The interesting point here is that I’m exploring Second Life space just as I do real physical geographical space. I find the same patterns in my behaviour. Same with activities that do not match anything in my life experience yet: flying, teleporting — I don’t tend to do these things much yet, just as it took me a while to start taking rickshaws on my own, queueing to get somebody else to photocopy (“Xerox”) documents for me, and fend off beggars efficiently.

Second Life is much more than “chat with graphics”. As I told my Grandma on the phone yesterday, when she asked me what on earth my last posts were about, it’s almost like an “internet inside the internet”. There are chatrooms in it, but they are informal and transient: put a few people in an open space, and if they gather and start talking, you have a chatroom-like atmosphere. But you can walk/fly/teleport away, [do your hair](http://www.flickr.com/photos/bunny/213397504/) or build/program stuff while the others talk. All that without leaving Second Life.

As a long-time IRC chatroom inhabitant, I see two major differences between what I’m used to and Second Life.

From the chatroom point of view, first of all, you cannot be in two places at once inside Second Life. On IRC, I sit in way more than one chatroom at a time, and it’s not uncommon for me to be conducting conversations in two or three chatrooms at once. In Second Life, you can send private messages in parallel to the “physical group conversation” you’re having, but you can’t have more than one group conversation.

Another “quality” of Second Life that strikes me is that it’s less “partial-attention-friendly” than text-only chat or instant messaging — or even web surfing. I find it very hard to do “something else” at the same time as I’m in Second Life. I think it has something to do with the graphical nature of Second Life, and how rich an environment it is. There’s enough material *inside* Second Life for partial attention as it is 🙂 — but also, the fact there is a graphical representation of the people you’re chatting with helps capture one’s attention. (Maybe I feel things this way because I’m new to Second Life, I might think differently later on.)

So, even though Second Life is an entirely on-the-computer thing, it clearly activates the pathways in our brains that we use to deal with physical space and beings. I’ve already said many times that the internet is broadly perceived as “space without space”, but it’s much more obvious in Second Life. Another element that shows us how “real” this virtual environment is to our brains is the presence of [racism in Second Life](http://secondlife.blogs.com/nwn/2006/02/the_skin_youre_.html). The topic came up when I was talking to a few “Furries” (ie, people with an [animal-like avatar](http://flickr.com/photos/bunny/215001301/)) who mentioned there were “furry areas” because Furries were often subject to discrimination from others. Even though we know the aspect of a Second Life citizen is a mask, it seems to have an impact on the way we relate to him/her.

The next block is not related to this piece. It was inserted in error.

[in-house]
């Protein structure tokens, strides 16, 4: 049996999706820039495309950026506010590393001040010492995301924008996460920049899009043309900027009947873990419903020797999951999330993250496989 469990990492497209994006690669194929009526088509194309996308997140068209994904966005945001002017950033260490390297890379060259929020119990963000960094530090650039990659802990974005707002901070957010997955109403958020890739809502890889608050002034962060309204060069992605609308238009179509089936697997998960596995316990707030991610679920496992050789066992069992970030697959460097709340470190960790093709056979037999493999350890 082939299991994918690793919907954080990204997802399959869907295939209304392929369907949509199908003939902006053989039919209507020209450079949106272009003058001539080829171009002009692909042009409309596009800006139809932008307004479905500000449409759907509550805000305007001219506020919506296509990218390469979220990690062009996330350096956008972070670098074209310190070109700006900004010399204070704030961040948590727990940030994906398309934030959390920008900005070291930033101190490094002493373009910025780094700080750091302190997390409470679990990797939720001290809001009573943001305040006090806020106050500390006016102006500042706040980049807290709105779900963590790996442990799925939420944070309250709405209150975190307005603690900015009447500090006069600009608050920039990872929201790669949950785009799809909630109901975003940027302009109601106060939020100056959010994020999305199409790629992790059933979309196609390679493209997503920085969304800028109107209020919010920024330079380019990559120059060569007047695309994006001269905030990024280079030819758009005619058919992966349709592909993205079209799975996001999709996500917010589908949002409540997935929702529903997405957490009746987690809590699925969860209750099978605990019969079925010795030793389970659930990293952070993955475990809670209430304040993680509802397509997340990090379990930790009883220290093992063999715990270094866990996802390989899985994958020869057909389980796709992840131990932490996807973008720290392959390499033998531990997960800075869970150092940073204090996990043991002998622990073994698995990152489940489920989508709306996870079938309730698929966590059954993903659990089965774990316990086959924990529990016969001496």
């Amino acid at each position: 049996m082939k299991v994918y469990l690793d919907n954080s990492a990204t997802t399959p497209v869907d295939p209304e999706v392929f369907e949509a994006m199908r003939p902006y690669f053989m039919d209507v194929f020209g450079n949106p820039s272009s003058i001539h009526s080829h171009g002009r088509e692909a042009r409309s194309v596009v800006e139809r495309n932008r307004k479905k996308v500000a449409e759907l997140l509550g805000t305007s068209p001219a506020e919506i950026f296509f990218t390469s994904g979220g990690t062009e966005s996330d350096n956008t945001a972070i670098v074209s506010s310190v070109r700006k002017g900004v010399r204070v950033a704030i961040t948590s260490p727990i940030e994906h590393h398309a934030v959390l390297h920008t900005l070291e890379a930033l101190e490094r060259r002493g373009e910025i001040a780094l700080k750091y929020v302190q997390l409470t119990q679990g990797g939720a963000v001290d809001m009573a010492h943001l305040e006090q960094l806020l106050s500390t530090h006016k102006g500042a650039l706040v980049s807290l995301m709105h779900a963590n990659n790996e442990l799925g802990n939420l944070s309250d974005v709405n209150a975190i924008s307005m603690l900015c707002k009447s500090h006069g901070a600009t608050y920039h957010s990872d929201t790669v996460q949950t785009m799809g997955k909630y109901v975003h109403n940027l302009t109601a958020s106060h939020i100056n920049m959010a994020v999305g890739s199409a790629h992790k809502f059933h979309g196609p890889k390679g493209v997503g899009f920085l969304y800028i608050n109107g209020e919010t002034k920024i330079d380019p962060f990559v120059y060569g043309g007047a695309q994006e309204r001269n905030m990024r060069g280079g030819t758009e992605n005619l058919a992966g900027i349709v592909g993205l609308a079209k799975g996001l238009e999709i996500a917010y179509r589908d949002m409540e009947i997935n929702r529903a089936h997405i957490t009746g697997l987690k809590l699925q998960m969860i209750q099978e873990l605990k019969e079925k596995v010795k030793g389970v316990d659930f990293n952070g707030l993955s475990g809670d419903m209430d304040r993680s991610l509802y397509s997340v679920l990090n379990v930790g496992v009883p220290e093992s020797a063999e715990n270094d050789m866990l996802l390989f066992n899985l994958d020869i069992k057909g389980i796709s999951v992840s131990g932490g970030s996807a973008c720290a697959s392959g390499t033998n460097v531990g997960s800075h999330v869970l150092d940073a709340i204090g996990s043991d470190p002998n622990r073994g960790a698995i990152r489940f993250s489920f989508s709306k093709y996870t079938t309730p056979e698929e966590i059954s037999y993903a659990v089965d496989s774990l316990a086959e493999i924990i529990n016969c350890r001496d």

This, to me, is related in some way to the fact that the learning experiences you make in interactive virtual worlds (think “video games”) affect your “non-game” life as well (think “flight simulators”). Which can bring us to question, for example, what effect it can have on one’s brain to spend a long number of hours “killing virtual people”. But that’s another chapter!

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Cinémathèque — cycles Al Pacino et David Lynch [en]

Cycles Al Pacino et David Lynch ces temps à  la Cinémathèque.

Je continue ma série pub pour les cinémas non-multiplexes, dans la foulée.

Ces temps à  la Cinémathèque Suisse (c’est sous le Casino de Montbenon, si jamais), cycles Al Pacino et David Lynch. Le programme complet version papier peut se ramasser au Cine Qua Non ou à  la Cinémathèque elle-même, et sans doute ailleurs.

On va attaquer avec Blue Velvet demain soir.

Erratum: Blue Velvet, c’est le 14 avril, et non pas aujourd’hui!